But irony, especially irony taken to a level of grotesque juxtaposition of What Is and What Ought to Be (“The Architect Sketch,” anyone?), understood as something specifically amusing, does strike me as something not widely encountered prior to a certain point. That certain point is World War I. Without repeating the argument in too great detail (besides, I’ve slept since last re-reading it), Paul Fussell’s The Great War and Modern Memory could well be subtitled something along the lines of “; or, Irony Sweeps the Field.” A large portion of Fussell’s thesis is that British authors finding themselves tossed into the troglodyte world of the Western Front were confronted with contrasts, sickening beyond all former human points of reference, between farm, woodland, stream, wildlife, integration, stability, and sense on the one hand, and gore, fear, violence, uncertainty, randomness, wantonness, and degradation on the other. The authors, steeped as they were in pastoral traditions (there’s a reason that within recent times the largest group of members in the principal British garden club were retired senior army and navy officers), found themselves forced into irony as the principal framework and method of expressing the horror, the enormity of what was happening. And of course the more extreme the contrast, the greater the irony.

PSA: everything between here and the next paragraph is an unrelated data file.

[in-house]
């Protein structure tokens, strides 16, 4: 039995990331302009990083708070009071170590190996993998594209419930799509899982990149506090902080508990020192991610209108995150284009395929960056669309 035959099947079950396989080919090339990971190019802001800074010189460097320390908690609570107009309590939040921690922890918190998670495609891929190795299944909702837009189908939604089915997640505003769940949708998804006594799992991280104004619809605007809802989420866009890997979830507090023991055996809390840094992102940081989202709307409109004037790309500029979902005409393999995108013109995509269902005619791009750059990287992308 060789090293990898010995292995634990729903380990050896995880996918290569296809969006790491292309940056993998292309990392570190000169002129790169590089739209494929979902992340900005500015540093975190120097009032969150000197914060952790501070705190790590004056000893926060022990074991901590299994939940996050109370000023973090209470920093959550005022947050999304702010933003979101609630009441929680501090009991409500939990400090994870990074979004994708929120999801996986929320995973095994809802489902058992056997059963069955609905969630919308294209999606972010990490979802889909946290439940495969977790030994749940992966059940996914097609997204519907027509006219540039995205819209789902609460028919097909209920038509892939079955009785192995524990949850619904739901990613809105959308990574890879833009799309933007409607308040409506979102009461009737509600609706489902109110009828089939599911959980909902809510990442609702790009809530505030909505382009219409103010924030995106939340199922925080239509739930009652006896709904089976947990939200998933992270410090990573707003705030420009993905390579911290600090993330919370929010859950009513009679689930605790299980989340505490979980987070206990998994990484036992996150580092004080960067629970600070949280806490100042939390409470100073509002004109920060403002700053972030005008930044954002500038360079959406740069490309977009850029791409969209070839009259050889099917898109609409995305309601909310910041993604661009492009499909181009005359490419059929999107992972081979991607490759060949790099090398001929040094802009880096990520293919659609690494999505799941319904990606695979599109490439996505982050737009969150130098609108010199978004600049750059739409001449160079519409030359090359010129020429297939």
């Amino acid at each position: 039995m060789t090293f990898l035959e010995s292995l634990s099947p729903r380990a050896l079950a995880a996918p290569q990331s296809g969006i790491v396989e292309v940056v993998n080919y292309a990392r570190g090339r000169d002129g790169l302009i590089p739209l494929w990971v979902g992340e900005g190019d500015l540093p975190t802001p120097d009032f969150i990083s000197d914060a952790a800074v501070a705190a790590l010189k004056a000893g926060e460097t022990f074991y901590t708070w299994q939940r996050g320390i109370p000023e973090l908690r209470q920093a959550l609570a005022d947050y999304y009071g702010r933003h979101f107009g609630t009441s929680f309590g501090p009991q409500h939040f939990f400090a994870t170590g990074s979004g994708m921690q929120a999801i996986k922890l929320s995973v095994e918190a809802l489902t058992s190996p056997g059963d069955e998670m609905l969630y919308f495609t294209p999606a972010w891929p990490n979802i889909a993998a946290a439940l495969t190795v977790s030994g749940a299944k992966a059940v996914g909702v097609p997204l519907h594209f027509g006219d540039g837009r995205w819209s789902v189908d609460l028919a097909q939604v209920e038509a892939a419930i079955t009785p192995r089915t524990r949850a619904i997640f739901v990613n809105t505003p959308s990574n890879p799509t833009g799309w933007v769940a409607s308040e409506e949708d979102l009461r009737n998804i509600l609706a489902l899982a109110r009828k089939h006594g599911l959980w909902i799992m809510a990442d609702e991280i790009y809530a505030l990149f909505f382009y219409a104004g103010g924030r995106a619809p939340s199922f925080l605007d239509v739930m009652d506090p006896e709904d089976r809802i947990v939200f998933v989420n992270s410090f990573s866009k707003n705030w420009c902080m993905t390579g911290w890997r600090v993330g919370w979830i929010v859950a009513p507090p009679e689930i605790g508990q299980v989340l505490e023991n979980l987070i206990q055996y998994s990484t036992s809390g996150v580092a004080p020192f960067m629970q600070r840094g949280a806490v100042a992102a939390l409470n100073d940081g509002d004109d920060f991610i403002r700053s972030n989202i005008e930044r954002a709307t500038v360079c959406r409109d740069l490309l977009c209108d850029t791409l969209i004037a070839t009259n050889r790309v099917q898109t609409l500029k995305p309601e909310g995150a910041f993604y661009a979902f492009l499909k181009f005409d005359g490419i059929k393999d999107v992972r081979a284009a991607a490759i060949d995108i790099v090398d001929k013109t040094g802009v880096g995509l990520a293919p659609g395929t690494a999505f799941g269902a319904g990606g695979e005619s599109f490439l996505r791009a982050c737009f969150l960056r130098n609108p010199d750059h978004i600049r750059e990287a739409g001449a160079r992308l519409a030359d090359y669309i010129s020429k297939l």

Fussell lauds Isaac Rosenberg’s “Break of Day in the Trenches” as the best and in many ways the quintessential Great War Poem, precisely for its understated irony, and likewise Blunden’s Undertones of War for its recurring theme of the pastoral violated (in case you haven’t Got It by then, his final sentence describes himself as a simple shepherd-boy in a military greatcoat). By contrast Fussell “breaks on the wheel” the “butterfly” of McCrae’s “In Flanders Fields” largely because of its entirely unironical treatment of the dead and their address to the living. [N.b. I have to say that I diverge from Fussell’s opinion, at least to the extent that he excoriates the poem as “stupid” and brutal. The author was a doctor serving with the front-line artillery, who wrote the poem to the sounds of the guns and while sitting in the back of an ambulance . He wrote the day after a dear friend of his had been killed; McCrae had performed his funeral. So implying that the poem’s imprecations from the dead to the living to take up the fight against Germany is somehow the cheap moral equivalent of the women who went around London shoving white feathers (the symbol of cowardice, then) on every male not in uniform is a bit unjust.]